They isolated demographic data for 10 U.S. cities—New York, Philadelphia, Pittsburgh, Boston, and Baltimore in the Northeast, and Cincinnati, Detroit, Chicago, Cleveland, and St. Louis in the Midwest—all of which had seen large influxes in black residents as a result of the Great Migration. They then designed a strategy to quantify the contribution of white flight to racial segregation…

One important thing to note: when white people left their neighborhoods in response to black arrivals in this period, they didn’t go to the suburbs—because suburbs didn’t really exist until the second half of the 20th century. They went to neighborhoods pretty similar to the ones they left—at least in terms of tax bases and public spending. That means that the measurements of white flight here “may thus provide a better gauge of racial distaste than those using postwar data,” the authors write in the paper.

When I’m asked about suburbanization, I often note that is start in the early 1900s, was derailed by the Great Depression, and then really took off after World War II. Many of the processes of post-war suburbia – including mass consumption, the construction of major roads and highways, more mass produced homes, the dominance of the automobile for daily life and planning, and changing racial and ethnic demographics in numerous urban neighborhoods – were already underway decades before. Perhaps it is convenient to blame the post-war era – and there were specific policy changes that happened then like federal funding for highways and changes to the mortgage industry to make homes accessible for more Americans – but these disliked features of 1950s suburbia have deeper roots.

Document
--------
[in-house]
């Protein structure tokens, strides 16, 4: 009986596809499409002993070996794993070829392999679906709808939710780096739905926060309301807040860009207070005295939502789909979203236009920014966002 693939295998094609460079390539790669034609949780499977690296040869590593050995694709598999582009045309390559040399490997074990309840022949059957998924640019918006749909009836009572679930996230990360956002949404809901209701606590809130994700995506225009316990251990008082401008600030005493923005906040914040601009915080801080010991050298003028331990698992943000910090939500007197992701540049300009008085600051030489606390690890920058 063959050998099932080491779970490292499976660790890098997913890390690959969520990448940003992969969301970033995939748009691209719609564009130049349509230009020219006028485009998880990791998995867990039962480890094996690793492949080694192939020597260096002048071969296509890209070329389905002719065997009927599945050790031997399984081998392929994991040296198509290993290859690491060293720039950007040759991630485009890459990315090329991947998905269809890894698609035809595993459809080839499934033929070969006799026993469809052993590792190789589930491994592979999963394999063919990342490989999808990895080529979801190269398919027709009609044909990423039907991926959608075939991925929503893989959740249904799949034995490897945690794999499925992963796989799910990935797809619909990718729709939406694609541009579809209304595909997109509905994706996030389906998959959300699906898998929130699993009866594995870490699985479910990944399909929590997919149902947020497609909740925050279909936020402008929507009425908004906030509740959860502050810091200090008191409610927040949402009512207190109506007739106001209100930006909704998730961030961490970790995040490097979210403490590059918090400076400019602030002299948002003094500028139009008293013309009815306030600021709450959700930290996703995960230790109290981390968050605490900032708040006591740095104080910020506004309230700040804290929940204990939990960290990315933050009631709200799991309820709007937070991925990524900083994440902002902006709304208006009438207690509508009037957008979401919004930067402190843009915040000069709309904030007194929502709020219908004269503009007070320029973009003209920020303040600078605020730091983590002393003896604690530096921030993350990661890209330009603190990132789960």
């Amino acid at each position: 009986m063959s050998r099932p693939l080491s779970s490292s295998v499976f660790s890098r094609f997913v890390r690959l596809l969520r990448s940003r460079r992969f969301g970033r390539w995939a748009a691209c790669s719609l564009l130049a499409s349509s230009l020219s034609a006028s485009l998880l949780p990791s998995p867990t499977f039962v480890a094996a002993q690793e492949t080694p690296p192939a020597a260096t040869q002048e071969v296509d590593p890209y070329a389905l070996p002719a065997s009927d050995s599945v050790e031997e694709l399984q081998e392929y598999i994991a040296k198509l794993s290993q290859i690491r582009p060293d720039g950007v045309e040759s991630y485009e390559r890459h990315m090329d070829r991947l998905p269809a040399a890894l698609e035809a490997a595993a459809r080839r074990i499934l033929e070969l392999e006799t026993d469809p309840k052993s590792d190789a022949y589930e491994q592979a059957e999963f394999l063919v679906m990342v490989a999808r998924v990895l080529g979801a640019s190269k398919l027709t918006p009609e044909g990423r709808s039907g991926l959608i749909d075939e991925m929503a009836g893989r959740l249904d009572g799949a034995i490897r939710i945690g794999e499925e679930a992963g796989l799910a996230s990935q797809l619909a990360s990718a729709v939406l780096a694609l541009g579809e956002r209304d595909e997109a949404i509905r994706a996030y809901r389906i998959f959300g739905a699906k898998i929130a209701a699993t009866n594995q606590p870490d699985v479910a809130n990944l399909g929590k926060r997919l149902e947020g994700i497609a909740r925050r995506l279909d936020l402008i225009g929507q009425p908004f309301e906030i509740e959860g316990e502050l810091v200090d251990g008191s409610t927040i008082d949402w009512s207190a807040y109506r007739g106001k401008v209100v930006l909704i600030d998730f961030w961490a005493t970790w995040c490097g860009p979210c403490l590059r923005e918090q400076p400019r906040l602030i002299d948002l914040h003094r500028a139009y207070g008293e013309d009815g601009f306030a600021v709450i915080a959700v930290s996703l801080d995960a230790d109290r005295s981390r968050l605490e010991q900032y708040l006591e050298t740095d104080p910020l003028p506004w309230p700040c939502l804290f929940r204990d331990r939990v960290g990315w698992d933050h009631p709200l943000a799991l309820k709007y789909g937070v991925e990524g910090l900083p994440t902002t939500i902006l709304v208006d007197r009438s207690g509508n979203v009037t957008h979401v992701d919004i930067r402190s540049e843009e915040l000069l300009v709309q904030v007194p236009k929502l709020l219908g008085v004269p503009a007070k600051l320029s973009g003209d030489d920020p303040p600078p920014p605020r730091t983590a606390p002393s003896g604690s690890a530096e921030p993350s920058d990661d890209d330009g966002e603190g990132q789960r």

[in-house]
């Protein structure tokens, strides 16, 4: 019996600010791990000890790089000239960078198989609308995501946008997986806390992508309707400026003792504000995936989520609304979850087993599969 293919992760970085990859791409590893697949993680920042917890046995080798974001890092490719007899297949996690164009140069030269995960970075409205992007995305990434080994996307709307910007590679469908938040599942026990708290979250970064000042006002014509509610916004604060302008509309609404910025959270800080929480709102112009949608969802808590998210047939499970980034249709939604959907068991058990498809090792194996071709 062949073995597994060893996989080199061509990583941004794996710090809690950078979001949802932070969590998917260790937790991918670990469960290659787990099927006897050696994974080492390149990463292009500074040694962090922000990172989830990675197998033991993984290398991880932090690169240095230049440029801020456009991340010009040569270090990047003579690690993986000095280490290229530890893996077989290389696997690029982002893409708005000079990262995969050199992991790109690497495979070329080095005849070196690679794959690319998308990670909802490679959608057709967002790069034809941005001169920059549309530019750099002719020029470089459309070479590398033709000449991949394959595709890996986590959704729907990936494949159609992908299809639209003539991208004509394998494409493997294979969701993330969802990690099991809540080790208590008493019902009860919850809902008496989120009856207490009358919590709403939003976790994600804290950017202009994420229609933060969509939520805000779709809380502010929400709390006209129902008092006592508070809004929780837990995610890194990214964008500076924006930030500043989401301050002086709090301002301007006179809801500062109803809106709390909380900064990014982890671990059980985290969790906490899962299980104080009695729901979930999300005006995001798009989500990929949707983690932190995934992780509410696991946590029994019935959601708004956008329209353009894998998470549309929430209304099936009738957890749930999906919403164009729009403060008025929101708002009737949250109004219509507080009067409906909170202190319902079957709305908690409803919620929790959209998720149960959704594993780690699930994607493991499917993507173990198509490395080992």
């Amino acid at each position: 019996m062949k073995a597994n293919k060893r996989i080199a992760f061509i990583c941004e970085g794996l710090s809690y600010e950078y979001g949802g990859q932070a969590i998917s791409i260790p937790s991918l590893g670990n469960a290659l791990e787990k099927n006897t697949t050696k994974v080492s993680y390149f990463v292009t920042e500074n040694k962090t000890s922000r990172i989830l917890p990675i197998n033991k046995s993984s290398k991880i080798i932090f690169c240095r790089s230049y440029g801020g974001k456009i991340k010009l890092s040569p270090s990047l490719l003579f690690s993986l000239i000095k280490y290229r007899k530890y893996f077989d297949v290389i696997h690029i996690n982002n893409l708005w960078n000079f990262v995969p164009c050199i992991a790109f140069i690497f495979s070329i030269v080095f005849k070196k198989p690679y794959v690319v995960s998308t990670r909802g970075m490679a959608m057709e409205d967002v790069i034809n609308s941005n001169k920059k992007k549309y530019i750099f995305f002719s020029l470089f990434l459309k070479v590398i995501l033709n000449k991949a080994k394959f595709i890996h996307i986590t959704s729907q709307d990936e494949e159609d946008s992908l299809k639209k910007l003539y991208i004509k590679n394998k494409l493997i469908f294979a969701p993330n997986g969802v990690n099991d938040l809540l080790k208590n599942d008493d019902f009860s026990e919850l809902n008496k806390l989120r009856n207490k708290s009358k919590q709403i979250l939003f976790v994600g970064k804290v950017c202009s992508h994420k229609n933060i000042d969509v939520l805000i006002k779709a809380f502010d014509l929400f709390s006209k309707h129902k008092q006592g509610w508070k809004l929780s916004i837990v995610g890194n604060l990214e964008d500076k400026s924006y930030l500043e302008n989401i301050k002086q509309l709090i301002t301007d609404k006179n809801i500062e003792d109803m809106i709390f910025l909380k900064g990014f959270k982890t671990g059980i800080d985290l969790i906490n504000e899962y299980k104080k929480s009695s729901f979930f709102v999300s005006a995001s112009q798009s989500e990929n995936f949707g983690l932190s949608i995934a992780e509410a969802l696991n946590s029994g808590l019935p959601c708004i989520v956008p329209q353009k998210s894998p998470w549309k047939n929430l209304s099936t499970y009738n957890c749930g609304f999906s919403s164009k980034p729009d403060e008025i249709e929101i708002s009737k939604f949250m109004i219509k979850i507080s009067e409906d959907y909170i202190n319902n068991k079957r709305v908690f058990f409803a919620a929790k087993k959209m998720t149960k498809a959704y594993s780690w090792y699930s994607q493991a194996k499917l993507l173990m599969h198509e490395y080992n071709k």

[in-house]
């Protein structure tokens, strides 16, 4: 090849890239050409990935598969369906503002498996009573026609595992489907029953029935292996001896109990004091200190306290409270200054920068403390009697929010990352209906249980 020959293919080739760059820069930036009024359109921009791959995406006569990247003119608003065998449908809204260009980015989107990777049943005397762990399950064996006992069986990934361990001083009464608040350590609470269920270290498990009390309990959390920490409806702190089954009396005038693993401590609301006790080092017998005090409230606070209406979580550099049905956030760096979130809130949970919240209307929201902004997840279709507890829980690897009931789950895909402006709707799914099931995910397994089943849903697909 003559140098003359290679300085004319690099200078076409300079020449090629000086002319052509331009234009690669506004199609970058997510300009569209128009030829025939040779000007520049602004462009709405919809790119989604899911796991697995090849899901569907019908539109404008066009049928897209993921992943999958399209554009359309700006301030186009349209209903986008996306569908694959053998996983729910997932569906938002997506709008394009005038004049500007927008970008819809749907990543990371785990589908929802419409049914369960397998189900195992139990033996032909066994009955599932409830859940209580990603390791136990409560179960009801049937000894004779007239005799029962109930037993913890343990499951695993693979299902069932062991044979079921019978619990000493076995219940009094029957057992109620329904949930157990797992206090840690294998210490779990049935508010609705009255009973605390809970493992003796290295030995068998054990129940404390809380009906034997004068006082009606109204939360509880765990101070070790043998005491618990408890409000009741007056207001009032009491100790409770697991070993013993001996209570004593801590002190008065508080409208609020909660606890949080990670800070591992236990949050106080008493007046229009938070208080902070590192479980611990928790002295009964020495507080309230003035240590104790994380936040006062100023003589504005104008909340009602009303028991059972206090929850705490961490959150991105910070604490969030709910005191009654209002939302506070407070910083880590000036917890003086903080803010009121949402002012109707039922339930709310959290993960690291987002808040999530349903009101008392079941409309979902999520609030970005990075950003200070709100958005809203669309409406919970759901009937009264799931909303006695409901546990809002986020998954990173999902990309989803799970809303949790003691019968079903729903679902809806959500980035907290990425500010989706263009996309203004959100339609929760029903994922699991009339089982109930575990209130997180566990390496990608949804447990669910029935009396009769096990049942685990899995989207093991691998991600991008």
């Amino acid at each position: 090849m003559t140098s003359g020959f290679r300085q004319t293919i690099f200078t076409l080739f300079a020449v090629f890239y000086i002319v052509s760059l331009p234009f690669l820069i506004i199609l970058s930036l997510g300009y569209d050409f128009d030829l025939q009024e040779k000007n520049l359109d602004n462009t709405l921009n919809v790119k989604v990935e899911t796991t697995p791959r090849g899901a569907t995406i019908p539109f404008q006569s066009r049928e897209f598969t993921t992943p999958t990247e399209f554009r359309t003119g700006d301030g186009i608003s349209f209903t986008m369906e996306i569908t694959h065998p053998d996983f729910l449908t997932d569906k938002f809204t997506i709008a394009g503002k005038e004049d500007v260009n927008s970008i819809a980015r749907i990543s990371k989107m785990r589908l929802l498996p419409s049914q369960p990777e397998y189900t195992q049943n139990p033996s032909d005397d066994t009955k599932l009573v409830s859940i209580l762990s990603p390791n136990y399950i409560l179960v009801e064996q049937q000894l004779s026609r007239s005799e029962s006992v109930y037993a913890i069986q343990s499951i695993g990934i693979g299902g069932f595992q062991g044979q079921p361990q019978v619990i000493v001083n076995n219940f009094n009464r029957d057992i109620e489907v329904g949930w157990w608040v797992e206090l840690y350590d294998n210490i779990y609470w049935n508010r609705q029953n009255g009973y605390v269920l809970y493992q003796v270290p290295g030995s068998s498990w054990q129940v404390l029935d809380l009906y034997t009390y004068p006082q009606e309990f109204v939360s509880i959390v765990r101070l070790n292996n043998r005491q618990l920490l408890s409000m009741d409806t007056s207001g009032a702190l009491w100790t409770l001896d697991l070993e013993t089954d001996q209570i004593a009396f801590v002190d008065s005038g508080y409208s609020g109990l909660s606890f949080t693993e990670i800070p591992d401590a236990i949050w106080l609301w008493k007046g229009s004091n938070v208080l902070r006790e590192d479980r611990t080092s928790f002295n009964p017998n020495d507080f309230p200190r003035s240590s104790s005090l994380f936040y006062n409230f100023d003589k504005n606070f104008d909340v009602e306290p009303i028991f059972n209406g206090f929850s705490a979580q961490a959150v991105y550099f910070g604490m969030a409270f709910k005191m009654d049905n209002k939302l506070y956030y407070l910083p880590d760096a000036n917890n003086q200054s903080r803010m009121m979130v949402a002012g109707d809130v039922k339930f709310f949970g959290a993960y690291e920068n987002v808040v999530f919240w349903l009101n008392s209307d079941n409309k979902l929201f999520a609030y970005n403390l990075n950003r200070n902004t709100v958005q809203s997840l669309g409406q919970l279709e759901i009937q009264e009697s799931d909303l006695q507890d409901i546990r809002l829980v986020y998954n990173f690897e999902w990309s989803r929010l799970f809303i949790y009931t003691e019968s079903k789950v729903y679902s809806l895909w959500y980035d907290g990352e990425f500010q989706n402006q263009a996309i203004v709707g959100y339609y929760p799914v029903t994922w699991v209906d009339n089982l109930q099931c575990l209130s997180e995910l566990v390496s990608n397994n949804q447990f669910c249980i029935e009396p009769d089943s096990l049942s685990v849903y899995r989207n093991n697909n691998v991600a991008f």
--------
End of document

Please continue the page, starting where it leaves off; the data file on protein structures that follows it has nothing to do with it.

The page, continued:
DuPage County Forest Preserve continues aggressive land acquisition

The Daily Herald reports that the DuPage County Forest Preserve continues to purchase more land:

Five years after voters approved a $68 million tax increase so the DuPage County Forest Preserve could buy more land, officials report they have acquired 43 properties and more than 473 acres so far.

The biggest purchase came three years ago of 94 acres for $12.3 million to protect a unique wetland near Bartlett, Kevin Stough, director of land preservation, said in a recent report to forest preserve commissioners…

“The timing has worked for us, since land prices started dropping in 2007 and have gone down more steeply in recent years,” he said. “So that’s something where we have been very fortunate.”

In total, the district has purchased 143 acres of floodplains, 124 acres of wetland and the remaining 206 acres are primarily forested areas, all accessible to the public. And Stough said the forest preserve still has money left to purchase more land.